Still, there was also some booing in Edinburgh when Joseph Morrow, Lord Lyon King of Arms, finished his proclamation with the words “God save the king!”
Ann Hamilton, 48, said she thought it was “absolutely terrible” that people booed the royal family during the proclamation of King Charles III in Edinburgh.
“There’s tens of thousands of people here today to show their respect. For them to be here, heckling through things, I think it was terrible. If they were so against it, they shouldn’t have come,” she said.
Still, it was a sign of how some, including Britain’s former colonies, are struggling with the legacy of the monarchy. Earlier, proclamations were read in other parts of the Commonwealth, including Australia and New Zealand.
Charles, even as he mourned his late mother, was getting to work at Buckingham Palace, meeting with the secretary-general and other representatives of the Commonwealth. Many in those nations are grappling with affection for the queen and lingering bitterness over their colonial legacies, which ranged from outright slavery to corporal punishment in African schools to looted artifacts held in British cultural institutions.
Australian Prime Minister Anthony Albanese, who had started laying the groundwork for an Australian republic after an election in May, said Sunday that now was the time not for a change but for paying tribute to the late queen.
For 70 years, Queen Elizabeth II miraculously managed to be both universally known and utterly enigmatic. No wonder so many Americans were fascinated.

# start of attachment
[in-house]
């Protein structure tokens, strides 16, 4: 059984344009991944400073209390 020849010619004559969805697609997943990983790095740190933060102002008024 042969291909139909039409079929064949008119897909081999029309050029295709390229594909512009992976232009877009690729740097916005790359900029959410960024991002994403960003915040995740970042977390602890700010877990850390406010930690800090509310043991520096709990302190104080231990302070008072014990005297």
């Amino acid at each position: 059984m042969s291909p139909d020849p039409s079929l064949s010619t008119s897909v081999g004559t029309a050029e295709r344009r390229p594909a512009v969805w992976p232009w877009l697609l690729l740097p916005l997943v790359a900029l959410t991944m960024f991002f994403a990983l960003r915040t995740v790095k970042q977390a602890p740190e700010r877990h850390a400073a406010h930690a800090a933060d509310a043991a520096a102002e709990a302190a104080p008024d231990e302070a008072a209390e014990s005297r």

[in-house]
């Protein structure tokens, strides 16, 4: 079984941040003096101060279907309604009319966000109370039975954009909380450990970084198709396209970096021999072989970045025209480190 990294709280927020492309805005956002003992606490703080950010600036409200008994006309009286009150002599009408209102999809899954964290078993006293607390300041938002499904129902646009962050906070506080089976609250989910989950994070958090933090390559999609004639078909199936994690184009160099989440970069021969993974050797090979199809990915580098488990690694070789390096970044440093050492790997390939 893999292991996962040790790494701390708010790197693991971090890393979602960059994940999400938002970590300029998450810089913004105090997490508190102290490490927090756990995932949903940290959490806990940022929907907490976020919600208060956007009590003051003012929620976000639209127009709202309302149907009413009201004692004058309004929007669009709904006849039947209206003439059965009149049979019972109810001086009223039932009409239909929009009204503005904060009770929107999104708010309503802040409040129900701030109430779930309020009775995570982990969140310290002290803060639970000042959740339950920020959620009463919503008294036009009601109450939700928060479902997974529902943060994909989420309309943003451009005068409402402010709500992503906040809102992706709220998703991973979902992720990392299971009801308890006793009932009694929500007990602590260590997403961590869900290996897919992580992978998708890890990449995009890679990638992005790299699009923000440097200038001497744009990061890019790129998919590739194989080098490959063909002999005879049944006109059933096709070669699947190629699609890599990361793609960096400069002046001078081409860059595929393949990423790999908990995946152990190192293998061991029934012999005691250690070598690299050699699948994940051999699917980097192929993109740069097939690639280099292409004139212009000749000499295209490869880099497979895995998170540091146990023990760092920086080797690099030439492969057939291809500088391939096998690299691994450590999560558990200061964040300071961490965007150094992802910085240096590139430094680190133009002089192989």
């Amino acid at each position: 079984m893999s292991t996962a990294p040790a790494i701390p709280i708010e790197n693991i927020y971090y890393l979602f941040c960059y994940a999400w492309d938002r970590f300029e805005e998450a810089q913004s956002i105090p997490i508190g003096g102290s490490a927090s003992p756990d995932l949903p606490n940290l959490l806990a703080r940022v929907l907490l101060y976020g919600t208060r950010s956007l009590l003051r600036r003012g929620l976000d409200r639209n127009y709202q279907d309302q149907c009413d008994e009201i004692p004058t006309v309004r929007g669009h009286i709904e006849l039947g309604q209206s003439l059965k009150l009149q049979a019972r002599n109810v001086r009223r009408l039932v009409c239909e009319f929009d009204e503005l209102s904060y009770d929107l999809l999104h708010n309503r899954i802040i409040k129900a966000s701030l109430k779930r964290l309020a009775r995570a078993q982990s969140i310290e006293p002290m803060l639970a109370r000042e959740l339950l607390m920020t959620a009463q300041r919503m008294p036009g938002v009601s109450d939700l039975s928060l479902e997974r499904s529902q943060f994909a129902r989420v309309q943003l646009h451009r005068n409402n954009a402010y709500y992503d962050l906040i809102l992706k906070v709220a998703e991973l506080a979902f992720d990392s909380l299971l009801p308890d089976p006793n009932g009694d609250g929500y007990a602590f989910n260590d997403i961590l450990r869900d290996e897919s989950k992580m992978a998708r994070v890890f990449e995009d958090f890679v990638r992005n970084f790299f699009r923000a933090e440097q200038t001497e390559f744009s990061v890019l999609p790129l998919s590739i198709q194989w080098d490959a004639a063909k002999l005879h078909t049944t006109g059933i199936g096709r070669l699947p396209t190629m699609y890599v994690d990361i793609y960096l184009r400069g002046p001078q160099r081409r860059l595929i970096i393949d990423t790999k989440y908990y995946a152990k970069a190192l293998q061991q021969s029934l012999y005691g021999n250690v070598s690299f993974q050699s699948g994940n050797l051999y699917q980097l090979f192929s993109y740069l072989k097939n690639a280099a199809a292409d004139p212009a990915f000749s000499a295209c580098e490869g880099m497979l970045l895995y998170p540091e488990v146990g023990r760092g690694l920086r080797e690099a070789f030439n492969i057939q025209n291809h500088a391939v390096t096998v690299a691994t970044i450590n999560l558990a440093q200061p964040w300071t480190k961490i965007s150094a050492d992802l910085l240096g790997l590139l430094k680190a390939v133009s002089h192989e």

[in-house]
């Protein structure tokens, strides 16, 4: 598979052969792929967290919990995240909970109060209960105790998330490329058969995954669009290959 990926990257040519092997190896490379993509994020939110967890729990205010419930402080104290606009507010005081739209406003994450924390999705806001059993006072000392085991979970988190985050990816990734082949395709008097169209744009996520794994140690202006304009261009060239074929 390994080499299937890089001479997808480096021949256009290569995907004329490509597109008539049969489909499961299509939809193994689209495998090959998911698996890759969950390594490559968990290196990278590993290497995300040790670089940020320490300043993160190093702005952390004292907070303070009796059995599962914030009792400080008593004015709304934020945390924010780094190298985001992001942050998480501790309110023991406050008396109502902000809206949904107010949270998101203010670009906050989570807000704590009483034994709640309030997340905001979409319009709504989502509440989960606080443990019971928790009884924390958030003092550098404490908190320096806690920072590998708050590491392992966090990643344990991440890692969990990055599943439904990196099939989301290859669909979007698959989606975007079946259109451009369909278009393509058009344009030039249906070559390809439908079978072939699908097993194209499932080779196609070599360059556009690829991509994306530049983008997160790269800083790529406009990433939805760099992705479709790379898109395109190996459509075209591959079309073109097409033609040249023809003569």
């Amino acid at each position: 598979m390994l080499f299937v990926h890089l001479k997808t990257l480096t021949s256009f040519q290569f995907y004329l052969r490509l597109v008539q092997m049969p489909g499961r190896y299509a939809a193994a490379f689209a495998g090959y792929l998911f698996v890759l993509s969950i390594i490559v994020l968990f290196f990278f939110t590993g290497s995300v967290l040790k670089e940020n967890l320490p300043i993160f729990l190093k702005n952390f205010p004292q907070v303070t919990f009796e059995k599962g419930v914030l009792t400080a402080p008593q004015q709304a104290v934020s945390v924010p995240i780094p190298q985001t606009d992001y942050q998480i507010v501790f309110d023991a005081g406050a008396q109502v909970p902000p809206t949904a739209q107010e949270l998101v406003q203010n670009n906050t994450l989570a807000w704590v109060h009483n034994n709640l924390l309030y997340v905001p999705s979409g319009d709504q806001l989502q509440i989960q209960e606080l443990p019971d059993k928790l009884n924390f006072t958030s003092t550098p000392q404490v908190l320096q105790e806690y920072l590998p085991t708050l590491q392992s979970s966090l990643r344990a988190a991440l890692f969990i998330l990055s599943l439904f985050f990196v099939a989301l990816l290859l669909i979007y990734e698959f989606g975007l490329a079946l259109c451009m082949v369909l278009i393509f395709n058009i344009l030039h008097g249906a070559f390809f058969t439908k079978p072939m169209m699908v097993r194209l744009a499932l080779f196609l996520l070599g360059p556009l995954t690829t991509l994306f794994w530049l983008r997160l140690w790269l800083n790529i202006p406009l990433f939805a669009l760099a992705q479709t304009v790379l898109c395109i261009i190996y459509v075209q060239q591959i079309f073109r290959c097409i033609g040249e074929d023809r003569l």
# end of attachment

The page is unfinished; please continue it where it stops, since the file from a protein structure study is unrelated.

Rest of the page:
India, a former British colony, observed a day of state mourning, with flags lowered to half-staff on all government buildings throughout the country.
Amid the grief enveloping the House of Windsor, there were hints of a possible family reconciliation. Prince William and his brother Harry, together with their respective wives, Catherine, Princess of Wales, and Meghan, Duchess of Sussex, delighted mourners near Windsor Castle with a surprise joint appearance Saturday.
The queen’s coffin was taking a circuitous journey back to the capital. On Monday, it will be taken from Holyroodhouse to nearby St. Giles’ Cathedral in Edinburgh, where it will remain until Tuesday, when it will be flown to London. The coffin will be moved from Buckingham Palace on Wednesday to the Houses of Parliament to lie in state until a state funeral at Westminster Abbey on Sept. 19.
In Ballater, the Rev. David Barr said locals consider the royals as “neighbors” and try to treat them as locals when they spend summers in the Scottish Highlands.
“When she comes up here, and she goes through those gates, I believe the royal part of her stays mostly outside,” he said. “And as she goes in, she was able to be a wife, a loving wife, a loving mum, a loving gran and then later on a loving great-gran — and aunty — and be normal.”
Elizabeth Taylor, from Aberdeen, had tears in her eyes after the hearse carrying the queen’s coffin passed through Ballater.
“It was very emotional. It was respectful and showed what they think of the queen,” she said. “She certainly gave service to this country, even up until a few days before her death.”
Royal mourning will temporarily turn attention away from Britain’s many pressing problems and how a new prime minister will tackle them. Then what?